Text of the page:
“Don’t get so triggered”

It’s Christmas! I hope everyone has received what they wanted. I certainly did. I asked for the book “

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” by Shaylynn Hayes. If you haven’t got it yet, I highly recommend it. I’ve spent this morning reading it and it’s incredible.

On the 3rd January, I come back to school and straight to exams. Unlike other students in my year, I don’t actually get nervous or anxious about exams because I revise and am confident in my knowledge. If anything, I’m perfectly fine with having 3 weeks of exams and no lessons. No teachers telling us to “sssh” and no shouting or yelling or anything of the sort.

Being a teenager in a public school suffering with misophonia is likely my biggest challenge in my entire school life. Although I’ve suffered with severe social anxiety and what is likely PMS for a few years now, when I discovered misophonia it added a whole new level to the difficulty of going to school. The problem is -and I’ll be honest- that my generation is horrible.

My generation is filled with kids and immature teenagers that believe mental illness or physical disabilities are humorous when they are in fact not. I’ve received disgusting comments about my older sister who is in a wheelchair and I’ve heard countless conversations based around making fun of health problems. It truly does disgust me. I know that not all teenagers are like this; I’ve met and have been friends with teenagers who are genuine and kind and caring. However the vast majority do not fall into that category. I cannot go one day at school without hearing rude comments about someone young with a walking stick, a boy using crutches with no cast on his leg, someone with glasses, etc. Even the simplest things are made fun of. I say simplest, though I mean the most common health problems, such as bad eye sight or hearing.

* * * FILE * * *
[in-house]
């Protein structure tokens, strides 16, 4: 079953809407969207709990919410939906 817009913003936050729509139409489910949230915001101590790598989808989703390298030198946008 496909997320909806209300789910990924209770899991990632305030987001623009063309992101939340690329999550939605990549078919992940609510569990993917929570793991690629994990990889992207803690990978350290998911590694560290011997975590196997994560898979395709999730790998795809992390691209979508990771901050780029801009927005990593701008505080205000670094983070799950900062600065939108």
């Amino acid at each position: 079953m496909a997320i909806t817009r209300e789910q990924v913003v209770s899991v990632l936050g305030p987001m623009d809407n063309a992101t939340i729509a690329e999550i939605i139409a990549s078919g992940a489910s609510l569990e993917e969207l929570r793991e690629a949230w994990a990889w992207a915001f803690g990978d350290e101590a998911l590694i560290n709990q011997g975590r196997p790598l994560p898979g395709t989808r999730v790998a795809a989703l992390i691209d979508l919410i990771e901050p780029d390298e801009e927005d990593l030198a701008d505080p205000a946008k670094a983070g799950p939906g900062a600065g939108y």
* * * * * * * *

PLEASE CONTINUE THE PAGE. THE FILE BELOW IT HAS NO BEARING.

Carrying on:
The teenagers that do make fun of these sorts of things are usually ones that have never had to deal or live with any kind of problem. They’ve never been severely ill, or been told they have something that will stay with them for the rest of their life. They’ve likely never had a family member who’s ill either. If they have- then I am utterly shocked at the disgusting behaviour. So, in a way, I can’t blame them for being unable to grasp the concepts as easily. But that does not mean they have the right to disregard those who are ill in any way and refuse to understand and respect them.

With misophonia, this is much worse.

As a sufferer of misophonia in school, I try to avoid explaining the disorder to anyone. To fellow classmates, to friends (though I only have 3) or even to teachers.  The last time I attempted to inform my school, with the help of a doctor’s note, they simply told me I could wear my earplugs around the corridors but not in class. In actuality, class is the main issue. In class is where teachers use the “Sh” sound a million times, where students and teachers yell across classrooms, where kids tap with their pens or drum on the desk. In short, my teachers suck.